Best homeowners insurance in New Hampshire of 2021

Philip Case Cohen/Getty Images

The homeownership rate in New Hampshire averages 75%, which means that many residents may be looking for the best homeowners insurance in the state. Fortunately, New Hampshire home insurance rates are some of the lowest in the country, with an average annual premium of $724 for $250K in dwelling coverage, according to Bankrate’s 2021 study of quoted annual premiums. Our team of insurance editors conducted research that may help you find the best home insurance company for your needs.

Best home insurance companies in New Hampshire

The average cost of coverage is just one factor to consider when shopping for homeowners insurance companies. We analyzed average premiums from Quadrant Information Services as well as financial strength ratings from AM Best and customer satisfaction scores from J.D. Power. While these carriers are among the best home insurance companies in New Hampshire, the best company for you will depend on the coverage types and levels, discounts and policy features you are seeking.

Home insurance company Average annual premium for $250K in dwelling coverage J.D. Power score
Allstate $833 829/1,000
Amica $771 854/1,000
State Farm $782 835/1,000
Travelers $610 800/1,000
USAA* $675 882/1,000

*Not officially ranked by J.D. Power due to eligibility restrictions

Allstate

Allstate consistently ranks among J.D. Power’s top home insurance companies. The carrier offers a wide variety of insurance products and operates local agencies,  so it may be a good choice if you like to handle your insurance needs in person. However, Allstate’s premium is the highest on our list and is higher than the state average, so it might not be right for homeowners looking for the cheapest coverage.

Learn more: Allstate Insurance review

Amica Mutual

Amica received the highest official ranking in the J.D. Power survey, suggesting that its customers are generally pleased with the carrier’s service. The carrier offers several optional coverage types and discounts, as well as a dividend policy option that could help you recoup up to 20% of your annual premium. All those perks come at a price, though; Amica’s average premium is higher than the state’s average.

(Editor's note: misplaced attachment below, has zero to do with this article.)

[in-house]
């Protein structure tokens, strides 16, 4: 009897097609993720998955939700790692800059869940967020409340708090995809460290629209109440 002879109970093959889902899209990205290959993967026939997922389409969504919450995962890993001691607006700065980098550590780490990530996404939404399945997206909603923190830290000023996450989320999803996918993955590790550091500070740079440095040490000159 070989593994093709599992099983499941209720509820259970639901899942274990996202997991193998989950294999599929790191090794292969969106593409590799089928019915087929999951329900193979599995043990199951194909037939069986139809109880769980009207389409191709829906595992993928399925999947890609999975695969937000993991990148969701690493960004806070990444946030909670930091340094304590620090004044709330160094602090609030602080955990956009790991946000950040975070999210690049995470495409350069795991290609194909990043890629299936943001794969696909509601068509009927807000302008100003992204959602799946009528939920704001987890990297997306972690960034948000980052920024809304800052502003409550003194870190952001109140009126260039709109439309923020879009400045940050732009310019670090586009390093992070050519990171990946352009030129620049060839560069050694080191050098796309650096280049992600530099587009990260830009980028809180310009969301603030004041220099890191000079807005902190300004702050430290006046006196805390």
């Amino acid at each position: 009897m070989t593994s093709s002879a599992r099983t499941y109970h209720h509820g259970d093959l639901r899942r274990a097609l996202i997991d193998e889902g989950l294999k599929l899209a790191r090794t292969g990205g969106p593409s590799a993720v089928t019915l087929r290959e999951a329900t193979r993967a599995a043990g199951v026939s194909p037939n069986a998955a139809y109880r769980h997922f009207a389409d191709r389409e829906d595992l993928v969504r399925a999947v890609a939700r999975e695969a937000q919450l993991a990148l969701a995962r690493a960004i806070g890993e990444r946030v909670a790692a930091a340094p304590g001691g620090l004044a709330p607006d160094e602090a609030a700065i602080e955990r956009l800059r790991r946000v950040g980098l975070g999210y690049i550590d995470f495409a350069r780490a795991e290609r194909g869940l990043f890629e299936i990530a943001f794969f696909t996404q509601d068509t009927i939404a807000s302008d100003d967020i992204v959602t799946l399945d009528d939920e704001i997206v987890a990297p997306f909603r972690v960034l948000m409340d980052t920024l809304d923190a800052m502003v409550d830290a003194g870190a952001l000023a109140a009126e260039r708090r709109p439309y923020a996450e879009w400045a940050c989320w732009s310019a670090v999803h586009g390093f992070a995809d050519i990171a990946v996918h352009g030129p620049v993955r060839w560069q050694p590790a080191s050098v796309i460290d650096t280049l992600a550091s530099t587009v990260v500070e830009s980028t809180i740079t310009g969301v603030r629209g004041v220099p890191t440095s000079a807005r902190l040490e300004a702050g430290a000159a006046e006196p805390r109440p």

Learn more: Amica Insurance review

State Farm

State Farm is the largest home insurance carrier in the country by market share and could be a great option for New Hampshire residents looking for a local agent. Although the carrier’s average annual premium is higher than the state average, State Farm might still be a good choice. The provider offers a suite of insurance and banking products, which might be nice if you like to keep all your business in one place.

Learn more: State Farm Insurance review

Travelers

Travelers has the lowest average home insurance rates on our list at just $610 per year for $250,000 in dwelling coverage. The company offers a range of optional coverage types and discounts to help you personalize your coverage. However, Travelers does have the lowest J.D. Power score on our list, meaning customers might be less satisfied with its service than that of other companies.

Learn more: Travelers Insurance review

USAA

USAA consistently scores among J.D. Power’s top home insurance companies, although the provider is not eligible for official ranking because it is only available to military members, veterans and qualifying family members. However, if you qualify, you may be able to get lower-than-average rates along with exceptional coverage options and high customer satisfaction.

Learn more: USAA Insurance review

How much is homeowners insurance in New Hampshire?

The average home insurance cost in New Hampshire is $724 annually for $250K in dwelling coverage. This is well below the national average of $1,312 per year. New Hampshire’s average rate is lower than Maine’s average home insurance premium, which comes in at $956 annually. However, home insurance in New Hampshire does cost slightly more than it does in Vermont, where the average cost is $686 per year.

Home insurance in New Hampshire